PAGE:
Louise McKinney (born Louise Crummy) was a lifelong organizer and staunch supporter of the Women&rsuo;s Christian Temperance Union (WCTU). The WCTU was a worldwide organization that sought to protect women and children, particularly by eliminating what they saw as the destructive influence of alcohol.
Determined, hardworking and outspoken, Louise’s activism helped lead to women getting the vote in Alberta, and to the Prohibition of alcohol in 1916 (which was later repealed in 1923). She also championed the first Dower Act in Alberta — a bill that ensured a women the right to prevent the sale or mortgage of her home without her knowledge.
In 1917, Louise was elected to the Alberta Legislature. This made her the first woman elected to sit as a Member of any Legislative Assembly in the British Empire.
- 1868 — Born in Frankville, Ontario to a farming family on September 22.
- 1886 — Taught school in the Frankville area.
- 1893 — Moved to North Dakota and began organizing for the Women’s Christian Temperance Union (WCTU).
- 1896 — Married James McKinney and had one child, Willard.
- 1903 — Moved to Claresholm, Alberta and travelled throughout western Canada organizing 20 WCTU chapters.
- 1917 — Ran as an independent candidate in the first election in which women could run for office and vote. Was elected along with Nursing Sister Roberta MacAdams. She was sworn in first and thus became the first woman to sit as an elected official in the British Empire.
- 1921 — Was defeated from re-election because of her opposition to drinking and smoking.
- 1925 — One of four women to sign the Basis of Union, which formed the United Church.
- 1931 — Died suddenly in Claresholm, on July 10 at 63 years of age.
Nellie McClung 1873 – 1951
“Canada is destined to be one of the great nations of the world and Canadian women must be ready for citizenship.”Nellie McClung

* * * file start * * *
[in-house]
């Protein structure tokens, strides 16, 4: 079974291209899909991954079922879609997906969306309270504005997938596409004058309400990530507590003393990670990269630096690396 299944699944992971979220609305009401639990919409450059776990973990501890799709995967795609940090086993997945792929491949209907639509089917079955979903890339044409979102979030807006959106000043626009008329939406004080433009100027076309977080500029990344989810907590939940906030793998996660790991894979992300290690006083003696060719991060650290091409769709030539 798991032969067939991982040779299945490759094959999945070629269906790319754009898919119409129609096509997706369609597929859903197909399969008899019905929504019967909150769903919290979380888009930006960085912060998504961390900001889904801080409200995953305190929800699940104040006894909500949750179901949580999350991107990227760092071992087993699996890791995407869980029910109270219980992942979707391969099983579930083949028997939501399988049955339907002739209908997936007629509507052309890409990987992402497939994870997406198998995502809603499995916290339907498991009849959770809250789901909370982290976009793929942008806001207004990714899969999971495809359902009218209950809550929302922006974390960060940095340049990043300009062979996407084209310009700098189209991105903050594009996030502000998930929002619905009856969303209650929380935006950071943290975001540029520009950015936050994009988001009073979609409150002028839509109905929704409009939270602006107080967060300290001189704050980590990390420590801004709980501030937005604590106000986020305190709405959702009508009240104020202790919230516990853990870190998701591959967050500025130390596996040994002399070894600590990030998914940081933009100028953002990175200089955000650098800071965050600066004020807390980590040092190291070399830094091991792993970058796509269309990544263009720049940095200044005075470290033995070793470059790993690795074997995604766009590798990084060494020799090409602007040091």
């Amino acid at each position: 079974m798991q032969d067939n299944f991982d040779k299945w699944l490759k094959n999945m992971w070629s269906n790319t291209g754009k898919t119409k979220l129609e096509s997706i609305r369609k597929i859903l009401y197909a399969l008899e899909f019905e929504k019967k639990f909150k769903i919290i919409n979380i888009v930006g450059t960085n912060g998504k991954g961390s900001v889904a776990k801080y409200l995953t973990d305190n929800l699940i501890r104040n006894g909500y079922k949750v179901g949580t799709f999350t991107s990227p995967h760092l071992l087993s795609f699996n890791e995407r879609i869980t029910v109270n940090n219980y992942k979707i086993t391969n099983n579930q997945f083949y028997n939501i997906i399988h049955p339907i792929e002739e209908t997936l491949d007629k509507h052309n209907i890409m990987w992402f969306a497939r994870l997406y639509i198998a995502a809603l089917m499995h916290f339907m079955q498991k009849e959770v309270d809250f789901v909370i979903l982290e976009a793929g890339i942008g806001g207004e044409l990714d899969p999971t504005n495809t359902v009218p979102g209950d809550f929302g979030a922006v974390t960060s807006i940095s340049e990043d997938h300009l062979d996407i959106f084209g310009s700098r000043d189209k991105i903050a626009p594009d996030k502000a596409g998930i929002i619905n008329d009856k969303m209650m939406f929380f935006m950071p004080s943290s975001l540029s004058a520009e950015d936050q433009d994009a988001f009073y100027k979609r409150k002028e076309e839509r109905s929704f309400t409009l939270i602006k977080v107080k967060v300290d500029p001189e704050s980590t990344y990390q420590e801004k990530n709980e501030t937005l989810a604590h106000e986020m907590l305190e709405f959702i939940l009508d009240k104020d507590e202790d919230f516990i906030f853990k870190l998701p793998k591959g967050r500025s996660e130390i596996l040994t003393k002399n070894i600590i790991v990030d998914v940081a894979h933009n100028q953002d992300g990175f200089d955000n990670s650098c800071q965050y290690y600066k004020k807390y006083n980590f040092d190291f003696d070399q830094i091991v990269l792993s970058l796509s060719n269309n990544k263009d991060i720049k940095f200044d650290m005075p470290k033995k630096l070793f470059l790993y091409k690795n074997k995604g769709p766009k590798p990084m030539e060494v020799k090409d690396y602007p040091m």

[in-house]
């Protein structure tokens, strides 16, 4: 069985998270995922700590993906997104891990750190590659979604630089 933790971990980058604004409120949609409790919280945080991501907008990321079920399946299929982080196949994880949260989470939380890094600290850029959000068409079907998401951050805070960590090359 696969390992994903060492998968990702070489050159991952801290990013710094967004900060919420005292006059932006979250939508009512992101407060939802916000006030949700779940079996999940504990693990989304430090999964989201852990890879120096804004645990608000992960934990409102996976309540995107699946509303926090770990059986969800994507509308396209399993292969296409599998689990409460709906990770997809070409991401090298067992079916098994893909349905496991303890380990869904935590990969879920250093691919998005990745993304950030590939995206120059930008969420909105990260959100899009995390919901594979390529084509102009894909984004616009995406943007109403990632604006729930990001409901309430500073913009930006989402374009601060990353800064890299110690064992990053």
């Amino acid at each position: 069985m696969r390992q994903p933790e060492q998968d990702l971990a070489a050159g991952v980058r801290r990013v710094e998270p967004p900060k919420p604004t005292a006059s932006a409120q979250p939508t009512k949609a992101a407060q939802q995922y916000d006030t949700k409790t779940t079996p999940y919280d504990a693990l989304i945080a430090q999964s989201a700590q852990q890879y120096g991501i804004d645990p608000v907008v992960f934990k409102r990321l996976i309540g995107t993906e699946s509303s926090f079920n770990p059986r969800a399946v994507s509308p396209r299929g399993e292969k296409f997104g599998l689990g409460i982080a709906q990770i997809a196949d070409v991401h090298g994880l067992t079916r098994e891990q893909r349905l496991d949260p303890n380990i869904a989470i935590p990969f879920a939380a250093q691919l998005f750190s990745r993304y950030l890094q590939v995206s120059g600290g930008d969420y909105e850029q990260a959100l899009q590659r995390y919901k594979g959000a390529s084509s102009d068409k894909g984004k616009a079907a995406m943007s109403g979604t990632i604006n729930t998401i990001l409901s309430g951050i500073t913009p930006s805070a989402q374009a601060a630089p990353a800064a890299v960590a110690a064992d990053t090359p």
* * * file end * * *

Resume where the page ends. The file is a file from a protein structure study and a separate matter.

Nellie McClung (born Nellie Letitia Mooney) was a novelist, reformer, journalist, and suffragist. Feisty and charismatic, Nellie had a way of winning over even her opponents with her wit and style. But beneath that charm was an iron determination. She led the fight to enfranchise North American women, and her efforts led to Manitoba becoming the first province to grant women the right to vote in 1916.
Her move westward to Alberta naturally coincided with both Alberta and Saskatchewan giving women the vote soon after. Nellie became a Liberal MLA for Edmonton (1921-1926) where she often worked with Irene Parlby (even though she was in the other party) on issues affecting women and children. Nellie was the first female Director of the Board of the Governors of the CBC. Her national esteem led to her being chosen as a delegate to the League of Nations in Geneva in 1938.
- 1873 — Born in Chatsworth, Ontario, October 20.
- 1880 — Moved to Manitoba.
- 1896 — Married Wes McClung and had five children: Jack, Horace, Florence, Paul, and Mark.
- 1908 — Wrote Sowing Seeds in Danny, her first and most popular novel. She subsequently wrote 14 additional books.
- 1911 — Began to champion the right of women to vote and run for office. She was also a supporter of the Women’s Christian Temperance Union.
- 1914 — Wrote and starred in a mock Parliament which asked, “Why Should Men Have the Vote?”
- 1921 — Elected Liberal MLA, Edmonton.
- 1936 — First woman appointed to the Board of Governors of the CBC.
- 1938 — Went to Geneva as a Canadian representative to the League of Nations.
- 1951 — Died at age 78 in Victoria, BC on September 1.
Henrietta Muir Edwards 1849 – 1931